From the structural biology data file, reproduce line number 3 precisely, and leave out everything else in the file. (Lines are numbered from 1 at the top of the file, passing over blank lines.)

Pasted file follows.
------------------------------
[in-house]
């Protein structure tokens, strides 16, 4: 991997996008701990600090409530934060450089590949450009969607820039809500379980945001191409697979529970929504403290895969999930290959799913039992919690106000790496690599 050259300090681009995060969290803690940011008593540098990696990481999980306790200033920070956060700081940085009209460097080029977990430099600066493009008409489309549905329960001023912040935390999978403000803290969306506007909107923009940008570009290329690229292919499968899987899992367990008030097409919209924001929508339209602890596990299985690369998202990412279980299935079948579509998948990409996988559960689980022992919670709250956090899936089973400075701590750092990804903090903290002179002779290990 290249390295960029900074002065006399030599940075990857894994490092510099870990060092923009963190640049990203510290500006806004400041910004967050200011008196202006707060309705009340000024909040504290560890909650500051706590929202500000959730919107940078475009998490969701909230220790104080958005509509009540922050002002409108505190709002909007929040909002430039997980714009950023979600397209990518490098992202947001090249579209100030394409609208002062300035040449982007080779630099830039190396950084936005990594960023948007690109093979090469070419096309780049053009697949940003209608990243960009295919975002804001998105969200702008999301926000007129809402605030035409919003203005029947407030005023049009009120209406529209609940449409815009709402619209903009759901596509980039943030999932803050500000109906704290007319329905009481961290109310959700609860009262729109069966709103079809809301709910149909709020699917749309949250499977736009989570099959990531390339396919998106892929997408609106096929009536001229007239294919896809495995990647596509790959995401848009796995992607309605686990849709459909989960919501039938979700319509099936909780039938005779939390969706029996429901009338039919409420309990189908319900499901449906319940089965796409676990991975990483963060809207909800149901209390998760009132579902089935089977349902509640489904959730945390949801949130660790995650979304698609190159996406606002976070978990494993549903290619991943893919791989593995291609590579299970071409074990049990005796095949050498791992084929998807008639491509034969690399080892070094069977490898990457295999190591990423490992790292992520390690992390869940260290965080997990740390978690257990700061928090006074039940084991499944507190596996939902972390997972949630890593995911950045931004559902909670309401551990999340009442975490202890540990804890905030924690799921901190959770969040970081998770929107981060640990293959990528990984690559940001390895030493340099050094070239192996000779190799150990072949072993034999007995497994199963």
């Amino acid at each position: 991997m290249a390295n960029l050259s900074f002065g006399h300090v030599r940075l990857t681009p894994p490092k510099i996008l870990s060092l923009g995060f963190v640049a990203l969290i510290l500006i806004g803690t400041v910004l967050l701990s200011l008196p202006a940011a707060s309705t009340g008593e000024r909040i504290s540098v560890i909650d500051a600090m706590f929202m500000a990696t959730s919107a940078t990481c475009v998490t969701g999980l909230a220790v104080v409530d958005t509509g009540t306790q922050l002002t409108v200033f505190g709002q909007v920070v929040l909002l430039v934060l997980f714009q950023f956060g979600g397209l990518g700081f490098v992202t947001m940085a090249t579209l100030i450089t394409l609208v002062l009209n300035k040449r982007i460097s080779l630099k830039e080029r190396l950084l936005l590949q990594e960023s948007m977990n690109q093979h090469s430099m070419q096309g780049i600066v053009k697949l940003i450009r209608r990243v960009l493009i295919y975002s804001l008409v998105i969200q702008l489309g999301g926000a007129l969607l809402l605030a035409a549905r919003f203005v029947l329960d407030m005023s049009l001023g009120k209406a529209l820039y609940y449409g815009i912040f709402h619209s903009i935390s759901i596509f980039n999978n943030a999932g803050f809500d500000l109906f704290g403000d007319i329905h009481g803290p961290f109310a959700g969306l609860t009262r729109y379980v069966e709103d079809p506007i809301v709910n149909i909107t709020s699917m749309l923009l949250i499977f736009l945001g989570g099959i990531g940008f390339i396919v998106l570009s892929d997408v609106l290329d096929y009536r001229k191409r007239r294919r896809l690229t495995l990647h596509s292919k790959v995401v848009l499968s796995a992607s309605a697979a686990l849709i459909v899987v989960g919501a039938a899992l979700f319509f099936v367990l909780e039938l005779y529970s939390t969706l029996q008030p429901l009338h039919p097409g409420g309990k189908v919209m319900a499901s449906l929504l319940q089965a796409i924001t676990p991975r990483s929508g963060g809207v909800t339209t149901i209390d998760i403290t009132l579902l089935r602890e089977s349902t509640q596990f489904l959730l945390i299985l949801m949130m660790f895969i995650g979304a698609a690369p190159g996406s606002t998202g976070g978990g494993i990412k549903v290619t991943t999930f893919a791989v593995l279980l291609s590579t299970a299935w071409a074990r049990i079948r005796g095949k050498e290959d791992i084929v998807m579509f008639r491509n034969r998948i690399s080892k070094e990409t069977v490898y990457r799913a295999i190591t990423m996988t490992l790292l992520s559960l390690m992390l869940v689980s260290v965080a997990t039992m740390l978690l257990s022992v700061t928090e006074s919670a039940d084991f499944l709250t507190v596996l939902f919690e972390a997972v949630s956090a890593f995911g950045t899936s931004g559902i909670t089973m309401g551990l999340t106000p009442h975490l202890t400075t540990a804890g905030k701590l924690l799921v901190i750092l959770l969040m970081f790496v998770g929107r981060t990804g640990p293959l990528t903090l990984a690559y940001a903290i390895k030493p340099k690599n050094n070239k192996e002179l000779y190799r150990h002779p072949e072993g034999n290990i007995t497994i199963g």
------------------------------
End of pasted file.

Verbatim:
């Amino acid at each position: 991997m290249a390295n960029l050259s900074f002065g006399h300090v030599r940075l990857t681009p894994p490092k510099i996008l870990s060092l923009g995060f963190v640049a990203l969290i510290l500006i806004g803690t400041v910004l967050l701990s200011l008196p202006a940011a707060s309705t009340g008593e000024r909040i504290s540098v560890i909650d500051a600090m706590f929202m500000a990696t959730s919107a940078t990481c475009v998490t969701g999980l909230a220790v104080v409530d958005t509509g009540t306790q922050l002002t409108v200033f505190g709002q909007v920070v929040l909002l430039v934060l997980f714009q950023f956060g979600g397209l990518g700081f490098v992202t947001m940085a090249t579209l100030i450089t394409l609208v002062l009209n300035k040449r982007i460097s080779l630099k830039e080029r190396l950084l936005l590949q990594e960023s948007m977990n690109q093979h090469s430099m070419q096309g780049i600066v053009k697949l940003i450009r209608r990243v960009l493009i295919y975002s804001l008409v998105i969200q702008l489309g999301g926000a007129l969607l809402l605030a035409a549905r919003f203005v029947l329960d407030m005023s049009l001023g009120k209406a529209l820039y609940y449409g815009i912040f709402h619209s903009i935390s759901i596509f980039n999978n943030a999932g803050f809500d500000l109906f704290g403000d007319i329905h009481g803290p961290f109310a959700g969306l609860t009262r729109y379980v069966e709103d079809p506007i809301v709910n149909i909107t709020s699917m749309l923009l949250i499977f736009l945001g989570g099959i990531g940008f390339i396919v998106l570009s892929d997408v609106l290329d096929y009536r001229k191409r007239r294919r896809l690229t495995l990647h596509s292919k790959v995401v848009l499968s796995a992607s309605a697979a686990l849709i459909v899987v989960g919501a039938a899992l979700f319509f099936v367990l909780e039938l005779y529970s939390t969706l029996q008030p429901l009338h039919p097409g409420g309990k189908v919209m319900a499901s449906l929504l319940q089965a796409i924001t676990p991975r990483s929508g963060g809207v909800t339209t149901i209390d998760i403290t009132l579902l089935r602890e089977s349902t509640q596990f489904l959730l945390i299985l949801m949130m660790f895969i995650g979304a698609a690369p190159g996406s606002t998202g976070g978990g494993i990412k549903v290619t991943t999930f893919a791989v593995l279980l291609s590579t299970a299935w071409a074990r049990i079948r005796g095949k050498e290959d791992i084929v998807m579509f008639r491509n034969r998948i690399s080892k070094e990409t069977v490898y990457r799913a295999i190591t990423m996988t490992l790292l992520s559960l390690m992390l869940v689980s260290v965080a997990t039992m740390l978690l257990s022992v700061t928090e006074s919670a039940d084991f499944l709250t507190v596996l939902f919690e972390a997972v949630s956090a890593f995911g950045t899936s931004g559902i909670t089973m309401g551990l999340t106000p009442h975490l202890t400075t540990a804890g905030k701590l924690l799921v901190i750092l959770l969040m970081f790496v998770g929107r981060t990804g640990p293959l990528t903090l990984a690559y940001a903290i390895k030493p340099k690599n050094n070239k192996e002179l000779y190799r150990h002779p072949e072993g034999n290990i007995t497994i199963g």